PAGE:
TJ: I mean this company, we kind of grew up with it. Sam and I made this show we weren’t long out of university, we hadn’t trained either of us. But after the success of bin Laden we went and trained. Then when we formed the company we decided that the one thing that united us, was that we wanted to create work that was questioning and enquiring about big questions. Political (with both the small and big ‘p’), and that actually we were quite interested in playing with content. We are both quite big fans of Bertolt Brecht, or at least the mission that Brecht had, so we felt we needed to continue experimenting. We had an idea of the content we wanted to explore, but not what medium. And we are discovering ourselves through all of that, and in another world we could just specialise in one man shows about politics. And I’m sure that would probably be easier, but that would be boring, and I’m sure we wouldn’t grow as people or artists. What we are doing at the moment is very challenging, like what we are doing at the moment is an interactive game piece which, well we haven’t completely nailed it yet. It is very experimental it’s just people running all around buildings solving problems. And you might wonder what on earth that has to do with politics, we are trying to get, we haven’t got there yet, but we are searching for is to give people a sense of agency and a sense that their choices matter and have an impact on the world. And what they decide has a complete different ending to the game. Yes, in a world where Brexit actually did happen and did have an impact, the importance of that message is actually kind of profound. Even if this is just some kind of crazy, fantasy narrative living in the basement, the idea that your choices matter I think is as political as bin Laden.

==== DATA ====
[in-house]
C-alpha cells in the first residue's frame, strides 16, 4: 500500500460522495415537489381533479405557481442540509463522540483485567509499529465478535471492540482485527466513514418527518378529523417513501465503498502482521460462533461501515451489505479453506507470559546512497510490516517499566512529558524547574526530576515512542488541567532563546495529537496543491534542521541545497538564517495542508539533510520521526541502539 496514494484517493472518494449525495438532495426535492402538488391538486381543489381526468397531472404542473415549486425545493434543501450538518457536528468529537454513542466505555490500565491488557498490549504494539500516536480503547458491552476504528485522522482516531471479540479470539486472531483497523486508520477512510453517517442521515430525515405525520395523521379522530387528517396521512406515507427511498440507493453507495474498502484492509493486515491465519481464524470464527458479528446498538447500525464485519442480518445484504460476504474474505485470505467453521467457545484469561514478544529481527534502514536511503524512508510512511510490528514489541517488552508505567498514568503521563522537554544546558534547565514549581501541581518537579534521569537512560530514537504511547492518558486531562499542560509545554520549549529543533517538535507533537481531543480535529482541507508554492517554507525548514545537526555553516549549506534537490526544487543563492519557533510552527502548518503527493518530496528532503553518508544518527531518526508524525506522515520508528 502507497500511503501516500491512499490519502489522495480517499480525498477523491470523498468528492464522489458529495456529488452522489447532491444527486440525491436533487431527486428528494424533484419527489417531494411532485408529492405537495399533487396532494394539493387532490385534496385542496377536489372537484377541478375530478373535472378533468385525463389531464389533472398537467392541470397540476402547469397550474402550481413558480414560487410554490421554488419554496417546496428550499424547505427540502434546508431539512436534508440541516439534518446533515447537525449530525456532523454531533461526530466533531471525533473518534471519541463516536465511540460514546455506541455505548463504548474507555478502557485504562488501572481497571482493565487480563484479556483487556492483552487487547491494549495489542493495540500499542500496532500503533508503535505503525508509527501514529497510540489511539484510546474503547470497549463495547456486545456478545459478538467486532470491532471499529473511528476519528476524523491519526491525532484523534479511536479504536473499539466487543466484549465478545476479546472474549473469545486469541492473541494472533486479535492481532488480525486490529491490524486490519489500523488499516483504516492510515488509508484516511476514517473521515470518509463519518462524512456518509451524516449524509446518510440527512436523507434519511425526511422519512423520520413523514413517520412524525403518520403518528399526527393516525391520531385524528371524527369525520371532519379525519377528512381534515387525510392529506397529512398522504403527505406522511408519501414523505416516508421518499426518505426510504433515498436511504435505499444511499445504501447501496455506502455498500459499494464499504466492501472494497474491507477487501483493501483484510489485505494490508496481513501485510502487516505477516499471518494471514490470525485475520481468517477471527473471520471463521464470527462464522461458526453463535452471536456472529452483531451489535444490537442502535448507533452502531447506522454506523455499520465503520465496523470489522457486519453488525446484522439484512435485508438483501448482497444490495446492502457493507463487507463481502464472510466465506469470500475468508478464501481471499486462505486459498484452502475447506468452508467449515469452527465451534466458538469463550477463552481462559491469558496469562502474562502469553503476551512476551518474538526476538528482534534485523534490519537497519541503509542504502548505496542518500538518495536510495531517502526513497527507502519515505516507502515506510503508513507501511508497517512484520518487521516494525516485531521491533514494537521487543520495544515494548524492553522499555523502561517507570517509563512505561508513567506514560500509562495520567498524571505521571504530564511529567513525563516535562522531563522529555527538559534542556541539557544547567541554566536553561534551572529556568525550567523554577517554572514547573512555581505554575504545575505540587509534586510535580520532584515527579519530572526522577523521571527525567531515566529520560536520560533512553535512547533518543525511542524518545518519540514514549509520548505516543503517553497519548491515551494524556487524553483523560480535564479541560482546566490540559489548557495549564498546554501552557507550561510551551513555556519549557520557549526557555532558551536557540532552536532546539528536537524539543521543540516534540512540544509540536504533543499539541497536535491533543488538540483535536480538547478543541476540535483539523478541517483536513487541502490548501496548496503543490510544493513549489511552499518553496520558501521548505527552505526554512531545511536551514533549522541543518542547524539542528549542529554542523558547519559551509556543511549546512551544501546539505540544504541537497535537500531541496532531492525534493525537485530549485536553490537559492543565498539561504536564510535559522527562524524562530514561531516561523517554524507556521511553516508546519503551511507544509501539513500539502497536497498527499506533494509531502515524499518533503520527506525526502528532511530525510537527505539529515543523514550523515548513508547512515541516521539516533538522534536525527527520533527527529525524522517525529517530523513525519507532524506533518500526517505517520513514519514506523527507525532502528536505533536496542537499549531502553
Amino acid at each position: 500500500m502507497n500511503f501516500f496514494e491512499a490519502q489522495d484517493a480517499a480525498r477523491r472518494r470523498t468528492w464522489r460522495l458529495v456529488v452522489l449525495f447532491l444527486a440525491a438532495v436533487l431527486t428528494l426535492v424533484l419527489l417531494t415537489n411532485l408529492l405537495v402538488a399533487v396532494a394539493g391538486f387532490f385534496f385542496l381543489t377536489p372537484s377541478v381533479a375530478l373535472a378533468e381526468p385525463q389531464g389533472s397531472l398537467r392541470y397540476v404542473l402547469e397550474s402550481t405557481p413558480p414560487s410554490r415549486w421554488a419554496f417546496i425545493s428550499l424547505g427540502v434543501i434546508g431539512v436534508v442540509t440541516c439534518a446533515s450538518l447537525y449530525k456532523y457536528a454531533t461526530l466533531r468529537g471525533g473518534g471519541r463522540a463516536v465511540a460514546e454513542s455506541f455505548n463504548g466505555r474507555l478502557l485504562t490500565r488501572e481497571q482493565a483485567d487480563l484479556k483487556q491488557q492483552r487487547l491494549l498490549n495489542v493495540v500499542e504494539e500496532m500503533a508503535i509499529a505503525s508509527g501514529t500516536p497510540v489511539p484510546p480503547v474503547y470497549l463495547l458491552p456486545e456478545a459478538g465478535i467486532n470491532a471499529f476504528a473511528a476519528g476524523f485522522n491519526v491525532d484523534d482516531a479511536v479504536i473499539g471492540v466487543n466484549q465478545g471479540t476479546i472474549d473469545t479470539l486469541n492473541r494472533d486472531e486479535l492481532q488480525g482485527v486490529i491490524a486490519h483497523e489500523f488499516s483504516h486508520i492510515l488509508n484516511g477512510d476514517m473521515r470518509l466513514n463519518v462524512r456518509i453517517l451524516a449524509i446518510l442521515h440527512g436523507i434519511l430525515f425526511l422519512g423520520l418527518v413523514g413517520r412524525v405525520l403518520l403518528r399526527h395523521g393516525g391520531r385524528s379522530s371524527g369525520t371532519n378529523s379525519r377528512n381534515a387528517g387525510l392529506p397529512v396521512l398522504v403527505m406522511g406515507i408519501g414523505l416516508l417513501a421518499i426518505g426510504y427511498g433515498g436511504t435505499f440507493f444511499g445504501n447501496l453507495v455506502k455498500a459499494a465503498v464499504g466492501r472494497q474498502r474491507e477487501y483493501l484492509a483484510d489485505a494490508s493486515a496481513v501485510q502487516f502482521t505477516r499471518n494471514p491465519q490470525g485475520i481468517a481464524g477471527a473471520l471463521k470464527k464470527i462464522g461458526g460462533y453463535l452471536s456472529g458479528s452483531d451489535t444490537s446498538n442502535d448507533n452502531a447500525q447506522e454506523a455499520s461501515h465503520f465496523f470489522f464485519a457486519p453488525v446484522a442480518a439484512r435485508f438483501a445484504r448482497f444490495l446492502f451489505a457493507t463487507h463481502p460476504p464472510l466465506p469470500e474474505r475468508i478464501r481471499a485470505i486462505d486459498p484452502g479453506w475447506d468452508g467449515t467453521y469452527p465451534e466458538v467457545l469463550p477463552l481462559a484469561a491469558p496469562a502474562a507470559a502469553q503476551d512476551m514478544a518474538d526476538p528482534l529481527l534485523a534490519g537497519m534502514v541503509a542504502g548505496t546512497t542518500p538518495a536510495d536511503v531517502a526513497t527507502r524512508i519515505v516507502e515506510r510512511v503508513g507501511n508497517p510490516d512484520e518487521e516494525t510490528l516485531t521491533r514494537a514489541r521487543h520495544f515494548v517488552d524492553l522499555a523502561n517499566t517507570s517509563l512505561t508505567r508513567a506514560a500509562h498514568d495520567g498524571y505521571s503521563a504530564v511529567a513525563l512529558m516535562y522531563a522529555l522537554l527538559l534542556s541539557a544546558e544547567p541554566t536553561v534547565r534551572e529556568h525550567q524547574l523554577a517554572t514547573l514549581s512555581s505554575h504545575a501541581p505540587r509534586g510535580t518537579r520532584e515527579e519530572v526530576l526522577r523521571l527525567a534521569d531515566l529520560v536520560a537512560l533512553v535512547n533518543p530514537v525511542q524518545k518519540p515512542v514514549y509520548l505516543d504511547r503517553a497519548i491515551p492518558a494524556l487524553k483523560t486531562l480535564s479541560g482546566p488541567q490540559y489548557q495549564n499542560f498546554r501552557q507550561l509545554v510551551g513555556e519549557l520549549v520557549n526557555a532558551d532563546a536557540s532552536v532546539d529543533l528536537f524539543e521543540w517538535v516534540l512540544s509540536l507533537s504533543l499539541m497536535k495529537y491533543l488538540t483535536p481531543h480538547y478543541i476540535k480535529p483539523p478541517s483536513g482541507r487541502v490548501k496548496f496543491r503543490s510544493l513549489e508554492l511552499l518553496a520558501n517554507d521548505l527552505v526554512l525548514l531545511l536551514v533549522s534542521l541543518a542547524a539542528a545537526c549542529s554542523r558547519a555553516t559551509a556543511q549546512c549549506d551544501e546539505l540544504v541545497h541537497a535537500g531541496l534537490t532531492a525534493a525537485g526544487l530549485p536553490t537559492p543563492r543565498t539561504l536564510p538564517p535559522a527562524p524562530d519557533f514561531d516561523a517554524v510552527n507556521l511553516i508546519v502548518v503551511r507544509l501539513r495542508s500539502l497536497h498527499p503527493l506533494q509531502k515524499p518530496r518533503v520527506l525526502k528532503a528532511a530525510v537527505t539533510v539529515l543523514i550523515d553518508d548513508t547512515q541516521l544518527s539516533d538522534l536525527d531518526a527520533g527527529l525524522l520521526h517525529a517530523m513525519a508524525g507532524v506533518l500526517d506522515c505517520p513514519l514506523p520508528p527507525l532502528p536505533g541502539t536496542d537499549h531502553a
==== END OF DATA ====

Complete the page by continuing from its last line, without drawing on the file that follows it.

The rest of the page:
So is that your next project?

TJ: Well we have so many next projects…

SR: The next project is touring this, and probably the next thing is… We are getting the draft sorted for the script for War with the Newts, which is another project. That’s an adaptation. We are working with Tim Foley who has just started writing for Torchwood and we are working with him on adapting this novel that was written in 1936, about an intelligent race of Newts being discovered on a Malaysian island who are taught to be labourers and they’re taught to communicate and they become the next slave race and are shipped across the world because we don’t have to pay them. They work for us and the industry goes under water but they then are intelligent enough to work out that mankind has been enslaving them and they rise against us and everything goes wrong.